I was also expecting some kind of adventures in the book, and although he does have adventures, the focus is really on the dialogues…and there are pages and pages of extremely pessimistic dialogues :(. Reading this book made me feel that Swift must really be quite a misanthrope, and that does not really suit me.

But in spite of it all, I think this is a book that people should read. It’s not easy reading, but he does make some good points that I can appreciate, and I can understand why this book is termed a Classic. In spite of my negative points on this book, I am glad I read it 🙂

Btw, it’s so cool that two words which are commonly used today probably originate from this book:

  • Lilliputian is now a word that is used to refer to something that is small.
  • Yahoo is now slang used to refer to uncouth people living in remote places.

Isn’t that so cool?



  • Lovedeep Singh

    Didn’t read the book in the Summer Vacations! I had to write a review, this helped. The first 4 para are the summary. And do we write the summary in book review.

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  • Sadiyah

    THANKYOU.. This was my eng. diwali homework

    • Nishita

      @disqus_W3Vll9hk6B:disqus you’re welcome 🙂

  • Nachiketa Ghosh

    thanks han ye mera eng holiday homework hai

    • Nishita

      @Nachiketa Ghosh: you’re welcome. Glad it comes in useful 😉

  • Interesting. I’ve watched the screen adaption and like always I feel like there was a lot of thing missing on the screen. Like the third part you mentioned. But the movie was overall a good watch anyway.

  • Lovely review. Glad to have visited your space.

    • @Parvati: Thank you for visiting and commenting 🙂

      • Nish the parwati is with a W and not V it is my grandmother’s name and she was fanatic about it. 🙂

        • @Parwati: Oops, sorry about that, I didn’t look closely. Thanks for correcting me 🙂

  • awsome book …………………….





    • ziya


  • Gulliver is one of my favorite set of books. Though the first two stories are enjoyable, but I couldn’ digest the last parts. As you mentioned, while reading it in the good old days, the satire went like a bouncer over the head. Probably it was because of the old-school writing style and grammar. But, now it was like, “Did I miss that part before, or, It seems like I haven’t read that like before.” Overall, its an enjoyable journey and is a must have for every bookaholic 🙂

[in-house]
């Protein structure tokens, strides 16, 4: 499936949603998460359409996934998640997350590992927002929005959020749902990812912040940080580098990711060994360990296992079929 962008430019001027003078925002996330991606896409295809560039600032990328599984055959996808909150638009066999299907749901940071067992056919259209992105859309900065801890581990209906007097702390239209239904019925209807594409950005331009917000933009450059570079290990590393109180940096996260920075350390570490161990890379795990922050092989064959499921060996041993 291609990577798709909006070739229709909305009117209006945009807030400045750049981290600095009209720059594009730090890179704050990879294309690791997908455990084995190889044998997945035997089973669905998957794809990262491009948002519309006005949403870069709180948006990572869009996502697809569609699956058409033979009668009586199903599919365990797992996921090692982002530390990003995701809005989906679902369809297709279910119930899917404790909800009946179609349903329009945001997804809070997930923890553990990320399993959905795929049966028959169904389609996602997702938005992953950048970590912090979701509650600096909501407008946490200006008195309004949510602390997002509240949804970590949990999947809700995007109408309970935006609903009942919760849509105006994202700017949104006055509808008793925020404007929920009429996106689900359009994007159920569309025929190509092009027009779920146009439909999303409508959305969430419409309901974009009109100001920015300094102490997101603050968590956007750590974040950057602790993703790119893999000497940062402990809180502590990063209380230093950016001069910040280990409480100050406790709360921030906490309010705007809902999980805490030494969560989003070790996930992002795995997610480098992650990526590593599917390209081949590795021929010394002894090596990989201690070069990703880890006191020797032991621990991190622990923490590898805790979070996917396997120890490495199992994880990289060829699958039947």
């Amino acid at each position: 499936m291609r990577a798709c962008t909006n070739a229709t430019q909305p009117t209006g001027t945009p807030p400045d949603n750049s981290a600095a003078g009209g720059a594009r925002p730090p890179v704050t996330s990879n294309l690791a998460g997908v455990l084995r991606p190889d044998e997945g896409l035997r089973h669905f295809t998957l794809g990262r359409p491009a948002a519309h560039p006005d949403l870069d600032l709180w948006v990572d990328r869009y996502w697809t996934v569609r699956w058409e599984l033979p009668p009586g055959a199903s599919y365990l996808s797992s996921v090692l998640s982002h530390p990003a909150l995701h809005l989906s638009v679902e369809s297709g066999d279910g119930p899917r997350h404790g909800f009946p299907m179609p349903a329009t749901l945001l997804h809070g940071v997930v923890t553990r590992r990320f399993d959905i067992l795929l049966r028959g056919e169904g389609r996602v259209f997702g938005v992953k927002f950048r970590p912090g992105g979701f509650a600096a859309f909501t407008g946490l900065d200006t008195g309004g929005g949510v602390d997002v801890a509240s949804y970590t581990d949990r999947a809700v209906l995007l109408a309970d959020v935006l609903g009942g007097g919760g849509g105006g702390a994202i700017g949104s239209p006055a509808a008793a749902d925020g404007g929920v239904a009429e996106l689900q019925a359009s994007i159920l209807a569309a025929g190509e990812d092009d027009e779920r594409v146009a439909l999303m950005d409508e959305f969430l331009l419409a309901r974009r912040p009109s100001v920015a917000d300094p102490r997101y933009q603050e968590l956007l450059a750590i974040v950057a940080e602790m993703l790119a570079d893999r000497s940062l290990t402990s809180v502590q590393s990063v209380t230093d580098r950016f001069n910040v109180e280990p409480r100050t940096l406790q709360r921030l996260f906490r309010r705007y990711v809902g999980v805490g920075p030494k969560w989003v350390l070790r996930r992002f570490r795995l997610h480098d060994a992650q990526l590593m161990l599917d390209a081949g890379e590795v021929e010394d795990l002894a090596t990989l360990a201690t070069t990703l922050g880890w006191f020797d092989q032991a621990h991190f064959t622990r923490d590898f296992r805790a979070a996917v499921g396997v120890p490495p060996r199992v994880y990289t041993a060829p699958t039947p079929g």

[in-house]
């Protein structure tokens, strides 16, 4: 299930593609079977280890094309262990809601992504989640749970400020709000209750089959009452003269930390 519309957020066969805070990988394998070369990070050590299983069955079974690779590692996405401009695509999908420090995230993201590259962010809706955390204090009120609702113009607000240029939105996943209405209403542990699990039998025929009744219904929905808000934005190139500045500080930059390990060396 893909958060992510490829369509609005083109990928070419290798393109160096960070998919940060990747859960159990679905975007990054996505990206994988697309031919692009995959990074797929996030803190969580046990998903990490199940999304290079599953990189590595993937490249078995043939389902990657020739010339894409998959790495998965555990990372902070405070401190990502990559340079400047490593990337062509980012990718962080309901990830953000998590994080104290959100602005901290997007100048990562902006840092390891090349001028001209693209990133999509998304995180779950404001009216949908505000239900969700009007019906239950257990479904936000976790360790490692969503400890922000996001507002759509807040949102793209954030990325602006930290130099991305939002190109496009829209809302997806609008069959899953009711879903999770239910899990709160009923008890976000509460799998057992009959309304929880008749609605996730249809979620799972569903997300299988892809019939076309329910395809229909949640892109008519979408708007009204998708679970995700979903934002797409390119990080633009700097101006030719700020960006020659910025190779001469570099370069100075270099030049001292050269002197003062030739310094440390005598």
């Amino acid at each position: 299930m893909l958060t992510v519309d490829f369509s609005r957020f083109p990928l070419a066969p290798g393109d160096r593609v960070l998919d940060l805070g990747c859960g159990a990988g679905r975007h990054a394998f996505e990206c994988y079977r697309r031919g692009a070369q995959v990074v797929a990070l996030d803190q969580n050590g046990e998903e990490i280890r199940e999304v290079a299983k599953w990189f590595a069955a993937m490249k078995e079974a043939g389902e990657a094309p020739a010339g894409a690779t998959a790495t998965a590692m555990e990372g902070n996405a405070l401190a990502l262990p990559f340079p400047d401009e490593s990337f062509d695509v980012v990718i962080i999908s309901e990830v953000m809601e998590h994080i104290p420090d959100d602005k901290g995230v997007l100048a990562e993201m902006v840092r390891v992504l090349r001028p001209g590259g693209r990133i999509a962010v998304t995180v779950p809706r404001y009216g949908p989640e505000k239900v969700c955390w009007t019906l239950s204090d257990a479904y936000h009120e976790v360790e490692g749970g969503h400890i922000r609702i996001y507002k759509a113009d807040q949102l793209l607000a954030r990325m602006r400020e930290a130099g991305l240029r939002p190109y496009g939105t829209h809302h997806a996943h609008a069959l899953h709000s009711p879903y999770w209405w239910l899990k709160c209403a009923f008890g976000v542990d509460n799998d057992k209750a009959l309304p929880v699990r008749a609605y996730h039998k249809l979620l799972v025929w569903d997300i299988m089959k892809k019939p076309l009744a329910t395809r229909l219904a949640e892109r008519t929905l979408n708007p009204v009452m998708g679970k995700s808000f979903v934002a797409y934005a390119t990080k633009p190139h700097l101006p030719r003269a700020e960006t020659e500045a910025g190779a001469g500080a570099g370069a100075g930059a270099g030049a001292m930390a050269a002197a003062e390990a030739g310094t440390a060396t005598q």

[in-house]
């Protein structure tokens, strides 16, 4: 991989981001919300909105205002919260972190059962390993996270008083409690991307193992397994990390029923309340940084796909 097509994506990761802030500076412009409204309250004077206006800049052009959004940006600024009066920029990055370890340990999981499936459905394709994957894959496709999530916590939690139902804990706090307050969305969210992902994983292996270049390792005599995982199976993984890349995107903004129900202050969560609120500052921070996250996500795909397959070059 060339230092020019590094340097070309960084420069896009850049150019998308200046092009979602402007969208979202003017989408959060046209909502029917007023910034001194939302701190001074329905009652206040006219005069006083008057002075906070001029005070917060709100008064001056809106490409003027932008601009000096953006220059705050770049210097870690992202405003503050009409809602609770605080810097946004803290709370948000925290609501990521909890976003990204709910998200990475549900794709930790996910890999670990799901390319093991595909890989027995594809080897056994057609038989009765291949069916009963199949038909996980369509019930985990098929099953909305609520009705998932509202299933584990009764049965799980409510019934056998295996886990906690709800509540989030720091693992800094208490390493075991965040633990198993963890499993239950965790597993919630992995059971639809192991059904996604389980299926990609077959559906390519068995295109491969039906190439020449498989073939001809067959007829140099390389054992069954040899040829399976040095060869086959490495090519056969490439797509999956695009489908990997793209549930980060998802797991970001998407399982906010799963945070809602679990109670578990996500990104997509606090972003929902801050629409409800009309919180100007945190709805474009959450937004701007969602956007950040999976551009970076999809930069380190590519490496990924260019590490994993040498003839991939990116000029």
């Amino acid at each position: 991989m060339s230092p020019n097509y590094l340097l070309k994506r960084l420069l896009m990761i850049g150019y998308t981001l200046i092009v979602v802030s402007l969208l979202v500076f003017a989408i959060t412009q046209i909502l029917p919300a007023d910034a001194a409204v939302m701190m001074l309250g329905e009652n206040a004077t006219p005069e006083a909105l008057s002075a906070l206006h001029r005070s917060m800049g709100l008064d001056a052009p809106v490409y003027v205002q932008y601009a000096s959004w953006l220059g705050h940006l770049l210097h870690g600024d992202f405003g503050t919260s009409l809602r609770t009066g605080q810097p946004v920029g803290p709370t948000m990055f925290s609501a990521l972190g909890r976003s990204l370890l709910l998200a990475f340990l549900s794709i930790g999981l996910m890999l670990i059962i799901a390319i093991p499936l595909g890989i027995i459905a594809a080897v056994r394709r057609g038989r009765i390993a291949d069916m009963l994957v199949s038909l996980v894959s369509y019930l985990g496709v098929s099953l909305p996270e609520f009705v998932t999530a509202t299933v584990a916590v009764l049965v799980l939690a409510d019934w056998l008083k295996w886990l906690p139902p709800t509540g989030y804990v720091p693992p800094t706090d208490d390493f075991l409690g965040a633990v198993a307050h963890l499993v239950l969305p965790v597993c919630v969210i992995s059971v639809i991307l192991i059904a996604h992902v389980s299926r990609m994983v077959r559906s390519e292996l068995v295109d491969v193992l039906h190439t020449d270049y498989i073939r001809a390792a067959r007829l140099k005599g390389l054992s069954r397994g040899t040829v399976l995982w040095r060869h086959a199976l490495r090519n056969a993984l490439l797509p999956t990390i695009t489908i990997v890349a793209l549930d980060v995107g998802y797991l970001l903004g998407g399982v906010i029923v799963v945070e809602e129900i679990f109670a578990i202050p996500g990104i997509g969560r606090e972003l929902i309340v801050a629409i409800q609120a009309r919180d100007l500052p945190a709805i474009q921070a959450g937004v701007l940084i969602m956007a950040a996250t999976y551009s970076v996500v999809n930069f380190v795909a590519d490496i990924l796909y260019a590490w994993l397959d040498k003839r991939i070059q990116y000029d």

• choo..tiya

  • i just needed the part3 and part 4 book review so, it wasn’t to useful

  • Reading Ambassador Cleo Bonny
    He capitalized on the words right in the middle or last of sentences. He does have adventures or pessimistic dialogues and dialogues. But thats when the book becomes not so obvious

  • it’s cool book

  • Ramstein Ramirez

    Wow !

  • rtd

    Nice criticism

  • I still can’t believe that I had not read this book before…:0

  • akshay yadav

    its sooooo niceeee

  • nice story……………

  • rhythm

    wonderful story i have read ever………………..


    Its a wonderful story and i like it

  • snigdha roy


  • prerit sharma

    its like jajantaram mamantaram as very old story

  • its the best site i have ever operated you should visit it

  • Amrin

    i needed a full book review for my assignments …..and this is actually wonderful…..
    it helped…….thanxx…..and the story is actually great…

  • merry grace herrera

    wow n wow !!!! sulit ang panunuod ko sa web. na to !!!

  • lavanya

    sema story i hava nvr read a story like this!!!

  • a wonderful story amazing ending

  • amazing story sir nice keep it up

  • saloni

    it is reall y fantastic………today i saw dis movie and enjoyed……..

    thanx for such a great movie……….